Proximal Focal Femoral Deficiency Unconventional Treatment
DOUGLAS W. KIBURZ, MD AND RAE R. JACOBS, MD**Kansas City, Kansas
Through the leadership of Drs. Amstutz, Aitken, Kiman and associates and others, Proximal Femoral Focal Deficiency (PFFD) as a unique entity has become identified and classified and treatment has been organized. Three cases demonstrate the importance of tailoring the treatment program for each individual. The first case is that of a 4-year-old male with Class D PFFD treated with an ilio-femoral fusion for problems relating to his horizontally oriented spike of residual distal femur. The fusion achieved union, the knee was converted to a hip joint andprosthetic fitting was improved. The second case involves a girl born with Class D PFFD, fibular hemimelia and four rays on her right side. She was treated with a Van Nes rotational osteotomy at 18 months of age and grew to become a socially and psychologically well-adjusted, skeletally mature young woman whose rotation through growth had been controlled with a hip hinge and customized prostheses. The last case is a woman who presented at 24 years of age after bilateral Syme's amputations for her left Class B and right Class A PFFDs. She had discarded her above-knee prostheses and had been walking on her amputation limbs for many years with recent complaints of trochanteric bursitis secondary to pelvic obliquity brought on by leg-length discrepancy. She was successfully equipped with minimum-height limb-equalizing prostheses and experienced relief of her symptoms.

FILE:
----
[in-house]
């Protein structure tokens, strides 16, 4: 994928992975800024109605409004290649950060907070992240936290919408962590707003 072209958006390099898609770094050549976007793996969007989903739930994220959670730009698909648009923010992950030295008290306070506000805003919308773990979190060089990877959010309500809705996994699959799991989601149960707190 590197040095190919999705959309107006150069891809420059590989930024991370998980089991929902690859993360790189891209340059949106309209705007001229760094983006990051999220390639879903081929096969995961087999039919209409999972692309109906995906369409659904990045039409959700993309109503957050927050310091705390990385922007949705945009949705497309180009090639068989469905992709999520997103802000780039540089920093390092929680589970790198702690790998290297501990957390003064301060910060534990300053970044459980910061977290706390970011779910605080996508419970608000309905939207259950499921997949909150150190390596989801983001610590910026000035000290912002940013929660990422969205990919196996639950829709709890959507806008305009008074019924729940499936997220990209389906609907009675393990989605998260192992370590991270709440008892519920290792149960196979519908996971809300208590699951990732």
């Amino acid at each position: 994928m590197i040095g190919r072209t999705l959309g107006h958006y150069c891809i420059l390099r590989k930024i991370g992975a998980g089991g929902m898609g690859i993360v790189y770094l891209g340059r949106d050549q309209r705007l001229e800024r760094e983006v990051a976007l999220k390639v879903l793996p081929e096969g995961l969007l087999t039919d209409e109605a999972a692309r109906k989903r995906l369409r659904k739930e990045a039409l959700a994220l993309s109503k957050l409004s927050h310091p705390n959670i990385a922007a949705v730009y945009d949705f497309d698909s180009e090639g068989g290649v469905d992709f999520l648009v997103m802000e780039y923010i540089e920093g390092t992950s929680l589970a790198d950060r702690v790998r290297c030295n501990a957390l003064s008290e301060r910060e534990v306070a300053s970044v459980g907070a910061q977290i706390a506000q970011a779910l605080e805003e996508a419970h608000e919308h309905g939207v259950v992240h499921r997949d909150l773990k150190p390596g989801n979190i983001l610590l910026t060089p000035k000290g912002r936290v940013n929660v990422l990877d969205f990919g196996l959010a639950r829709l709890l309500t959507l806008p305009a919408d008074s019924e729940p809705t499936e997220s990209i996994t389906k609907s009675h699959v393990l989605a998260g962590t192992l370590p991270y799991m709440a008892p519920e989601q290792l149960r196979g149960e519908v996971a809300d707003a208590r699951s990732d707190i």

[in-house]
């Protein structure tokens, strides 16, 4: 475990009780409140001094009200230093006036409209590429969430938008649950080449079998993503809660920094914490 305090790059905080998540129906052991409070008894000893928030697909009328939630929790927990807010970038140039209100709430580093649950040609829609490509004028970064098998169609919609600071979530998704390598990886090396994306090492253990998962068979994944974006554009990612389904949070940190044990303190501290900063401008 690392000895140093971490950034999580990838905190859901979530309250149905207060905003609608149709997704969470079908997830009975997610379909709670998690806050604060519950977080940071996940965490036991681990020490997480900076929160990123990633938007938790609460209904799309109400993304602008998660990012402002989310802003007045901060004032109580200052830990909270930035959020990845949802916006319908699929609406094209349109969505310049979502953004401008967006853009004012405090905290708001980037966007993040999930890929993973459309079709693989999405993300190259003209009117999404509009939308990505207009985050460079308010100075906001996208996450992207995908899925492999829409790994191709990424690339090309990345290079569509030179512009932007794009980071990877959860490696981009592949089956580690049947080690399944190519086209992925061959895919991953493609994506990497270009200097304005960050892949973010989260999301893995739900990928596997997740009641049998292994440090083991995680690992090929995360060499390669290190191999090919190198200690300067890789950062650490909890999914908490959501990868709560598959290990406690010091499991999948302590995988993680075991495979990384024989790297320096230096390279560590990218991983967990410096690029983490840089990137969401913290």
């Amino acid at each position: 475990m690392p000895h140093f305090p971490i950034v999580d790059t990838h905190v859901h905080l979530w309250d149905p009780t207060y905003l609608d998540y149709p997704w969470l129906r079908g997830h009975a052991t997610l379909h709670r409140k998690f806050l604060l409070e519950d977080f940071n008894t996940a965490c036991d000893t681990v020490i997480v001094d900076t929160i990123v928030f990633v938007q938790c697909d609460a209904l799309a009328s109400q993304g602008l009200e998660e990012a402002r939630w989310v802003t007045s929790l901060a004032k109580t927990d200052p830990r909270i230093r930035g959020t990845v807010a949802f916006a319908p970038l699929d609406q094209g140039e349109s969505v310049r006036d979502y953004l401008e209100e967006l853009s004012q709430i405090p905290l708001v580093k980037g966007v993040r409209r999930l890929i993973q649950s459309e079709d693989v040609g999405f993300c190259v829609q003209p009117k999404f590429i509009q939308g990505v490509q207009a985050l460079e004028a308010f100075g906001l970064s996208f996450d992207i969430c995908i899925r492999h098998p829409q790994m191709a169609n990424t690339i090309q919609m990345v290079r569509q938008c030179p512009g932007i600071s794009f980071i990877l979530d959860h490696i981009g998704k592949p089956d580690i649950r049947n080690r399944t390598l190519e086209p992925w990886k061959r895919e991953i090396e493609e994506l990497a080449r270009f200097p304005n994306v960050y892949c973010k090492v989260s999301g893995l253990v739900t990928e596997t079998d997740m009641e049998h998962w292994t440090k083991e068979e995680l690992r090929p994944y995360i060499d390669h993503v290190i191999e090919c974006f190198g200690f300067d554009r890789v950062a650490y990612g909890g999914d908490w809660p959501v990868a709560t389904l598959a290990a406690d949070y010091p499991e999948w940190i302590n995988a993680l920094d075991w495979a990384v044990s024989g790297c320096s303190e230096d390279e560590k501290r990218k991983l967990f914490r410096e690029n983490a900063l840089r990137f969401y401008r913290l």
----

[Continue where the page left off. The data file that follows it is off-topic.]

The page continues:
- Treatment principles have been improved with the shared experience regarding PFFD, yet each case must be individualized in light of the established treatment principles.
- Unstable painful joints are better eliminated.
- Below-knee prosthetic fitting is more functional than above-knee fitting.
- Leg-length equalization is more important than normal height restoration.
** University of Kansas Medical Center, 39th and Rainbow Boulevard, Kansas City, KS 66103